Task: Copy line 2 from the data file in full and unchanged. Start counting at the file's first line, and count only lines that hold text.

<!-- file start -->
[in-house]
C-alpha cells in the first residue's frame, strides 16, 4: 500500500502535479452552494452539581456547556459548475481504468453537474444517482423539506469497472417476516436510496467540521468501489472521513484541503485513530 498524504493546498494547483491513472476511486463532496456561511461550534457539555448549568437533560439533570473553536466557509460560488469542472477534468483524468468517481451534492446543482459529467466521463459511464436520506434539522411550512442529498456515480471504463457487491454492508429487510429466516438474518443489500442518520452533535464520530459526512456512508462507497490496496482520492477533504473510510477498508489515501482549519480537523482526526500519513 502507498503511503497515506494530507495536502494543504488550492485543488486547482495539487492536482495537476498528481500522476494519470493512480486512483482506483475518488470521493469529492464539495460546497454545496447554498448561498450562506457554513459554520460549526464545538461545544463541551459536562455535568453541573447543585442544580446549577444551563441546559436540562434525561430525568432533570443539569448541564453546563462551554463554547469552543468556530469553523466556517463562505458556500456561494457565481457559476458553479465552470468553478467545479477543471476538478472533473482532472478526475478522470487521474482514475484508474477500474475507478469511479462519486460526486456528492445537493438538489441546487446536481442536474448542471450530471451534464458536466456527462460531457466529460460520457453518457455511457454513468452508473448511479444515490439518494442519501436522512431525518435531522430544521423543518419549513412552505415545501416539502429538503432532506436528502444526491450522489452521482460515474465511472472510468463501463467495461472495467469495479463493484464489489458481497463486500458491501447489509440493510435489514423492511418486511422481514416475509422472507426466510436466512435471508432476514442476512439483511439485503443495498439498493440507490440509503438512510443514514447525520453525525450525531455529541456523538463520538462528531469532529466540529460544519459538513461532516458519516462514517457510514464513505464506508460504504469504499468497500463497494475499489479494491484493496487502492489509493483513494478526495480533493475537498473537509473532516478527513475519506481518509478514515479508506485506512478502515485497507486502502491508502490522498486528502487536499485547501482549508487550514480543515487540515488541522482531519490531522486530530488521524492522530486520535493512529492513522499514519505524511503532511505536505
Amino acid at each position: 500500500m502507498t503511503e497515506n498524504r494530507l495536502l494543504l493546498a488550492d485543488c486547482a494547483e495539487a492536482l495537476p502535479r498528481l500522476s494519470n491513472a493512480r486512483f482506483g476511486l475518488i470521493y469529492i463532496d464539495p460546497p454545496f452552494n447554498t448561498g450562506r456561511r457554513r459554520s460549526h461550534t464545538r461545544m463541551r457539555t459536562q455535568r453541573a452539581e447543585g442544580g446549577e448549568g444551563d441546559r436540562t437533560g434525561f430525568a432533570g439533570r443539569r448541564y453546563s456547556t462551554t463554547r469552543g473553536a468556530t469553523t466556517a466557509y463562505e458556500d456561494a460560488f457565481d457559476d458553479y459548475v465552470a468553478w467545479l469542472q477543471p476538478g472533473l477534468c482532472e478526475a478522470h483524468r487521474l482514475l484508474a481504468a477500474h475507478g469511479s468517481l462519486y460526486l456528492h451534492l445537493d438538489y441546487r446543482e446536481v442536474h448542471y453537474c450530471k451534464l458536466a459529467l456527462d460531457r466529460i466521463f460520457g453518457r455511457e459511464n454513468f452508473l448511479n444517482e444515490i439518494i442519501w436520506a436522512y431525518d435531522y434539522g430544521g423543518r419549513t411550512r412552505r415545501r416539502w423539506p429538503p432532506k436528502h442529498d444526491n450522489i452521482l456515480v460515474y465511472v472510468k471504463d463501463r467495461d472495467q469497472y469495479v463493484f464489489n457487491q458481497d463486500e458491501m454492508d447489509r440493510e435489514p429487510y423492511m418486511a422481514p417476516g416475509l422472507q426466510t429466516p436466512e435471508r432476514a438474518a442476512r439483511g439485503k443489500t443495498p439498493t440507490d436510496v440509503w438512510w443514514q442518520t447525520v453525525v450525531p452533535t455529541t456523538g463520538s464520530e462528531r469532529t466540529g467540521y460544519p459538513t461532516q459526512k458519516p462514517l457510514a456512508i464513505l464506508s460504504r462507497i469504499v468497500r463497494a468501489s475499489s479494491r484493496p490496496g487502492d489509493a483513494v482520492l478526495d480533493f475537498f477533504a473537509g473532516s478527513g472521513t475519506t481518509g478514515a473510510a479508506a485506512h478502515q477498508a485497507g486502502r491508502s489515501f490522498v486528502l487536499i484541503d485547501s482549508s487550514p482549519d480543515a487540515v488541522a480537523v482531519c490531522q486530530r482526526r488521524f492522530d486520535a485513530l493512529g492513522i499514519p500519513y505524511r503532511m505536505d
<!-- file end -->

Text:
C-alpha cells in the first residue's frame, strides 16, 4: 500500500502535479452552494452539581456547556459548475481504468453537474444517482423539506469497472417476516436510496467540521468501489472521513484541503485513530 498524504493546498494547483491513472476511486463532496456561511461550534457539555448549568437533560439533570473553536466557509460560488469542472477534468483524468468517481451534492446543482459529467466521463459511464436520506434539522411550512442529498456515480471504463457487491454492508429487510429466516438474518443489500442518520452533535464520530459526512456512508462507497490496496482520492477533504473510510477498508489515501482549519480537523482526526500519513 502507498503511503497515506494530507495536502494543504488550492485543488486547482495539487492536482495537476498528481500522476494519470493512480486512483482506483475518488470521493469529492464539495460546497454545496447554498448561498450562506457554513459554520460549526464545538461545544463541551459536562455535568453541573447543585442544580446549577444551563441546559436540562434525561430525568432533570443539569448541564453546563462551554463554547469552543468556530469553523466556517463562505458556500456561494457565481457559476458553479465552470468553478467545479477543471476538478472533473482532472478526475478522470487521474482514475484508474477500474475507478469511479462519486460526486456528492445537493438538489441546487446536481442536474448542471450530471451534464458536466456527462460531457466529460460520457453518457455511457454513468452508473448511479444515490439518494442519501436522512431525518435531522430544521423543518419549513412552505415545501416539502429538503432532506436528502444526491450522489452521482460515474465511472472510468463501463467495461472495467469495479463493484464489489458481497463486500458491501447489509440493510435489514423492511418486511422481514416475509422472507426466510436466512435471508432476514442476512439483511439485503443495498439498493440507490440509503438512510443514514447525520453525525450525531455529541456523538463520538462528531469532529466540529460544519459538513461532516458519516462514517457510514464513505464506508460504504469504499468497500463497494475499489479494491484493496487502492489509493483513494478526495480533493475537498473537509473532516478527513475519506481518509478514515479508506485506512478502515485497507486502502491508502490522498486528502487536499485547501482549508487550514480543515487540515488541522482531519490531522486530530488521524492522530486520535493512529492513522499514519505524511503532511505536505